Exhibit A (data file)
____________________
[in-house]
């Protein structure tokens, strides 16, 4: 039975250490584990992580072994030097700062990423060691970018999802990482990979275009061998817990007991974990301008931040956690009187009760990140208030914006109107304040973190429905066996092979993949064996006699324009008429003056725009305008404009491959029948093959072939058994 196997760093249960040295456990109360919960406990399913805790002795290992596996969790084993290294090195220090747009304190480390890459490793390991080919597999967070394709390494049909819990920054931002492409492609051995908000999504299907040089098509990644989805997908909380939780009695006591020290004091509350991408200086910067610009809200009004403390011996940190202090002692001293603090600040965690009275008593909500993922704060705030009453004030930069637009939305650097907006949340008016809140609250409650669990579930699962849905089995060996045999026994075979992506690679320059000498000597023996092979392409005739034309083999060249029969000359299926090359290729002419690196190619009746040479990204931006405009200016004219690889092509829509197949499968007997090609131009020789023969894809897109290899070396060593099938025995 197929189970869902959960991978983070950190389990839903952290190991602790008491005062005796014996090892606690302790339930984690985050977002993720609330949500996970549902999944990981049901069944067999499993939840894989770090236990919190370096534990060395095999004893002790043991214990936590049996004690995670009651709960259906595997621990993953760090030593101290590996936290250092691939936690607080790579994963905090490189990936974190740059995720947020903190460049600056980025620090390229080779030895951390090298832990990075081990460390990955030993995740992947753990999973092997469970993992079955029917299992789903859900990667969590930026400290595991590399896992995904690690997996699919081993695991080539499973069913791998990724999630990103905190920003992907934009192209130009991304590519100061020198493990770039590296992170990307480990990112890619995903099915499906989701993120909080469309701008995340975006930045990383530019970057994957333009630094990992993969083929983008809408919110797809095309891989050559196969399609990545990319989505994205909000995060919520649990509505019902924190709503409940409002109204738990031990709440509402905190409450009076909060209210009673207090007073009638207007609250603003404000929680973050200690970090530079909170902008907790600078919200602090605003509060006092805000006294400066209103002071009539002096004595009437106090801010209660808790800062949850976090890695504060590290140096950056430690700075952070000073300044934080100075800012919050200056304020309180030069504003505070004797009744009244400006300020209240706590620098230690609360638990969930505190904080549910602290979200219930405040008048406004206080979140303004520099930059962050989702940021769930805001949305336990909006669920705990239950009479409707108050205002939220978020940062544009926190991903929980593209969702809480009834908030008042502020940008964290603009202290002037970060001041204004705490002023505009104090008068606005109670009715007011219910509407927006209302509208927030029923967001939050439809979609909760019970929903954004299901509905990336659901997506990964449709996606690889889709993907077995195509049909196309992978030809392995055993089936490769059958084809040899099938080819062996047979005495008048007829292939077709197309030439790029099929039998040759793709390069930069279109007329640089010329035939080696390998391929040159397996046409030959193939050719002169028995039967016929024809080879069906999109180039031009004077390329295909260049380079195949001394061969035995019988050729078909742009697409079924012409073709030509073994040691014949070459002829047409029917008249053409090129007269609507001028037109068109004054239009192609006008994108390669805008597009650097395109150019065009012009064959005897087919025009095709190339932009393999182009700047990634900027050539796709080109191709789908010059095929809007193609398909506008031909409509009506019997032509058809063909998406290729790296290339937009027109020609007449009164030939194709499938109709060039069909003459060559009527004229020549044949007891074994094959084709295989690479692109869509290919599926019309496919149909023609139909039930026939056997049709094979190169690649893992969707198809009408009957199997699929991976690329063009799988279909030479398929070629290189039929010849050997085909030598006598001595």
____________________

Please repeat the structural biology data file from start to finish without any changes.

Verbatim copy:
[in-house]
């Protein structure tokens, strides 16, 4: 039975250490584990992580072994030097700062990423060691970018999802990482990979275009061998817990007991974990301008931040956690009187009760990140208030914006109107304040973190429905066996092979993949064996006699324009008429003056725009305008404009491959029948093959072939058994 196997760093249960040295456990109360919960406990399913805790002795290992596996969790084993290294090195220090747009304190480390890459490793390991080919597999967070394709390494049909819990920054931002492409492609051995908000999504299907040089098509990644989805997908909380939780009695006591020290004091509350991408200086910067610009809200009004403390011996940190202090002692001293603090600040965690009275008593909500993922704060705030009453004030930069637009939305650097907006949340008016809140609250409650669990579930699962849905089995060996045999026994075979992506690679320059000498000597023996092979392409005739034309083999060249029969000359299926090359290729002419690196190619009746040479990204931006405009200016004219690889092509829509197949499968007997090609131009020789023969894809897109290899070396060593099938025995 197929189970869902959960991978983070950190389990839903952290190991602790008491005062005796014996090892606690302790339930984690985050977002993720609330949500996970549902999944990981049901069944067999499993939840894989770090236990919190370096534990060395095999004893002790043991214990936590049996004690995670009651709960259906595997621990993953760090030593101290590996936290250092691939936690607080790579994963905090490189990936974190740059995720947020903190460049600056980025620090390229080779030895951390090298832990990075081990460390990955030993995740992947753990999973092997469970993992079955029917299992789903859900990667969590930026400290595991590399896992995904690690997996699919081993695991080539499973069913791998990724999630990103905190920003992907934009192209130009991304590519100061020198493990770039590296992170990307480990990112890619995903099915499906989701993120909080469309701008995340975006930045990383530019970057994957333009630094990992993969083929983008809408919110797809095309891989050559196969399609990545990319989505994205909000995060919520649990509505019902924190709503409940409002109204738990031990709440509402905190409450009076909060209210009673207090007073009638207007609250603003404000929680973050200690970090530079909170902008907790600078919200602090605003509060006092805000006294400066209103002071009539002096004595009437106090801010209660808790800062949850976090890695504060590290140096950056430690700075952070000073300044934080100075800012919050200056304020309180030069504003505070004797009744009244400006300020209240706590620098230690609360638990969930505190904080549910602290979200219930405040008048406004206080979140303004520099930059962050989702940021769930805001949305336990909006669920705990239950009479409707108050205002939220978020940062544009926190991903929980593209969702809480009834908030008042502020940008964290603009202290002037970060001041204004705490002023505009104090008068606005109670009715007011219910509407927006209302509208927030029923967001939050439809979609909760019970929903954004299901509905990336659901997506990964449709996606690889889709993907077995195509049909196309992978030809392995055993089936490769059958084809040899099938080819062996047979005495008048007829292939077709197309030439790029099929039998040759793709390069930069279109007329640089010329035939080696390998391929040159397996046409030959193939050719002169028995039967016929024809080879069906999109180039031009004077390329295909260049380079195949001394061969035995019988050729078909742009697409079924012409073709030509073994040691014949070459002829047409029917008249053409090129007269609507001028037109068109004054239009192609006008994108390669805008597009650097395109150019065009012009064959005897087919025009095709190339932009393999182009700047990634900027050539796709080109191709789908010059095929809007193609398909506008031909409509009506019997032509058809063909998406290729790296290339937009027109020609007449009164030939194709499938109709060039069909003459060559009527004229020549044949007891074994094959084709295989690479692109869509290919599926019309496919149909023609139909039930026939056997049709094979190169690649893992969707198809009408009957199997699929991976690329063009799988279909030479398929070629290189039929010849050997085909030598006598001595």